I was going to put this under "Woodlanders", but since this plant is so ubiquitously misidentified and sold under the completely wrong name, I thought I'd put it under the Plant Identification area.
So, what we have here is a delightful, small, clumping non-rhizomatous non-spreading "Mondo Grass"... not really a grass at all, but a member of the Ruscaceae, formerly classified as Liliaceae. I knew these as small liliaceous groundcovers from Japan and China, very popular in public plantings in more temperate regions of the US, down South and in California and elsewhere in the west coast. Some are hardy here in New England, but they are not so popular or prevalent.
A small treasure has recently become popular, found in dozens of nurseries available on the web, the plant offered as O. chingii, from China. The problem is, if you check the botanical description of O. chingii in the online Flora of China, it is a complete mismatch for the plant being sold... O. chingii is a much larger and taller broad-leaf species. To try and thwart a misnomer so entrenched and well established in commerce is a daunting task, but we can all help to dispel the unfortunate error. I believe the plant in question, is actually Ophiopogon umbraticola.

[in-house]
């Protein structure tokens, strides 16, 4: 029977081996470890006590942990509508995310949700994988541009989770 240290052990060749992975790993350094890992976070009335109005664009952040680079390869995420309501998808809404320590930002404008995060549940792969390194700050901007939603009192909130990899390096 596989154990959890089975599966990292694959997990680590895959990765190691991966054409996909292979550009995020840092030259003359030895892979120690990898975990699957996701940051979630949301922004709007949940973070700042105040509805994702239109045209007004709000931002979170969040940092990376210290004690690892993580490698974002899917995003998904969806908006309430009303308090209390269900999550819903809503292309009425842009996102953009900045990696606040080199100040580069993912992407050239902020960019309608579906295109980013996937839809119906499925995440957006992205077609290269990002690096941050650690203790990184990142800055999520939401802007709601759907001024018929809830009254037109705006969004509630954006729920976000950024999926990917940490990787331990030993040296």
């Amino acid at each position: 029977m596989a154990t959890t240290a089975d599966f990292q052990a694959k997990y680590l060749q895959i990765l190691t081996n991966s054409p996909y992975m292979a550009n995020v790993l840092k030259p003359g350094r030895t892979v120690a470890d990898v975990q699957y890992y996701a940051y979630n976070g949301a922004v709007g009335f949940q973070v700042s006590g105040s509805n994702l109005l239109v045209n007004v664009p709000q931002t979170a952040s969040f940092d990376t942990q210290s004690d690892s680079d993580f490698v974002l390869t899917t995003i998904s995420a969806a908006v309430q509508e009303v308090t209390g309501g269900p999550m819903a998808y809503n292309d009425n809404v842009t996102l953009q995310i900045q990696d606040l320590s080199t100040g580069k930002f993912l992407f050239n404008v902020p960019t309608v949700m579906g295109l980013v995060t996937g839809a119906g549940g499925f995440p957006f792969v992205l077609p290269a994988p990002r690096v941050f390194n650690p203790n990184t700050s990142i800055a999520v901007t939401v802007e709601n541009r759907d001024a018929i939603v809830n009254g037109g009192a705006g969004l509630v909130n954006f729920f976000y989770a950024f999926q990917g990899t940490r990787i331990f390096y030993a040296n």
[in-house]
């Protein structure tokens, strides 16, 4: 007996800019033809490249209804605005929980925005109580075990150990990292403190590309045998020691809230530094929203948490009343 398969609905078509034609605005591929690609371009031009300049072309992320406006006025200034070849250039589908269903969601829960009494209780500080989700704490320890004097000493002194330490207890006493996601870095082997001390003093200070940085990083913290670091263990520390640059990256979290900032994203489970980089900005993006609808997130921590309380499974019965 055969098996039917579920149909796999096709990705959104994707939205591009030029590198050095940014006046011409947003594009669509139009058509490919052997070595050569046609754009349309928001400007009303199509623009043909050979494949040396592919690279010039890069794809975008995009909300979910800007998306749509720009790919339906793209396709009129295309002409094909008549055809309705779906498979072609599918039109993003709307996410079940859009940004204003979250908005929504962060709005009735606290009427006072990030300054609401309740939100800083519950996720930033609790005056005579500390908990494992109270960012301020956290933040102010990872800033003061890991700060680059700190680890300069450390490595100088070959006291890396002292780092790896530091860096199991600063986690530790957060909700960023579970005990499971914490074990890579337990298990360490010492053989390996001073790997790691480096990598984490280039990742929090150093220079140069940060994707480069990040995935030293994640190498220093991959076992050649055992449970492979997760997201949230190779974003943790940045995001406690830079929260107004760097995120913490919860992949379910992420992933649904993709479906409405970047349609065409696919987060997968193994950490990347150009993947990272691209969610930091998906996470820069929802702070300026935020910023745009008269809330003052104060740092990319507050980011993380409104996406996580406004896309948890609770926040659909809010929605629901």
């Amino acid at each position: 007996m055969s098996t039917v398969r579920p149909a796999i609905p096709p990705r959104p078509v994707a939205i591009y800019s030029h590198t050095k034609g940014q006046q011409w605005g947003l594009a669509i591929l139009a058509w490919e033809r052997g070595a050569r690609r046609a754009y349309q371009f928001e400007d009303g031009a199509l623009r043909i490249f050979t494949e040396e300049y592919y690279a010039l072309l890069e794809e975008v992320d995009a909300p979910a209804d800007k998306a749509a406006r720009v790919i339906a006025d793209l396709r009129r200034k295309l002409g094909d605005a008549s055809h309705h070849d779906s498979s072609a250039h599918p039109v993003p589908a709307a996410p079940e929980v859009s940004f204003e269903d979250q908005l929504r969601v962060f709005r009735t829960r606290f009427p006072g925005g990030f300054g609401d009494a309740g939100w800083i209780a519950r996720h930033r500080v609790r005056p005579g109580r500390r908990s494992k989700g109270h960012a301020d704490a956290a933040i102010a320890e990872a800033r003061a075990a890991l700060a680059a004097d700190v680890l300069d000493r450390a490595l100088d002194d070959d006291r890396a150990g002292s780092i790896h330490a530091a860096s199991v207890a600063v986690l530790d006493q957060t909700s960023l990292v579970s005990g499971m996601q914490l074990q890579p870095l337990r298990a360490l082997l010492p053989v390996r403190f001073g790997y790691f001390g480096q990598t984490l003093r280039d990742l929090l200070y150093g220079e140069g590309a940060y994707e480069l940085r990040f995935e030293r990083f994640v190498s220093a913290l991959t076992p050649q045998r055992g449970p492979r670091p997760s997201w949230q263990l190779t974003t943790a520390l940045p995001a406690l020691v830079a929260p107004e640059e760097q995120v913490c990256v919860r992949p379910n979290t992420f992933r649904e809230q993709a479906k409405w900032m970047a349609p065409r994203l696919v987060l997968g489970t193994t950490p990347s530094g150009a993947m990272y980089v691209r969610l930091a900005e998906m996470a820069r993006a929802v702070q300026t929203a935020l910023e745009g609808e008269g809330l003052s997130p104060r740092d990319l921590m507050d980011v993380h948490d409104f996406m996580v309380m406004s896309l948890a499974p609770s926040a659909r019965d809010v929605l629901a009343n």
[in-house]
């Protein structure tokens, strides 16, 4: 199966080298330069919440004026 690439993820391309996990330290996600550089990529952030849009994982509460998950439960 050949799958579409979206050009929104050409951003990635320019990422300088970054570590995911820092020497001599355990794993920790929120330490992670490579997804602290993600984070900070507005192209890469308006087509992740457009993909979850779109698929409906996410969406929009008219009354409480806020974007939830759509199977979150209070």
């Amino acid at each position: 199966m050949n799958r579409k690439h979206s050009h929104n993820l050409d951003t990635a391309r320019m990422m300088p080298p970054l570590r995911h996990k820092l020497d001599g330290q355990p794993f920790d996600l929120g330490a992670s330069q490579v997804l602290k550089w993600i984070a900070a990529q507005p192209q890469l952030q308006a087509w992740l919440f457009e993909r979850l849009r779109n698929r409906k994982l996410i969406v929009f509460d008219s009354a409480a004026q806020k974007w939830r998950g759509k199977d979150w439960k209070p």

I show some photos... the first couple from last fall, where I was surprised to find for the first time, some remarkable shiny blue berries on this plant, almost worth growing for that feature alone. The plant is in flower now (mid July), with tiny sprays of whitish-lavender flowers, the whole affair just a few inches tall. Go and seek out Ophiopogon "chingii" from nurseries, but re-lable them to O. umbraticola, and spread the gospel.
Pertinent links to the Flora of China on Ophiopogon showing that the ID of O. chingii is wrong:
I have also featured his plant on another NARGS thread Re: Evergreen plants after a New England winter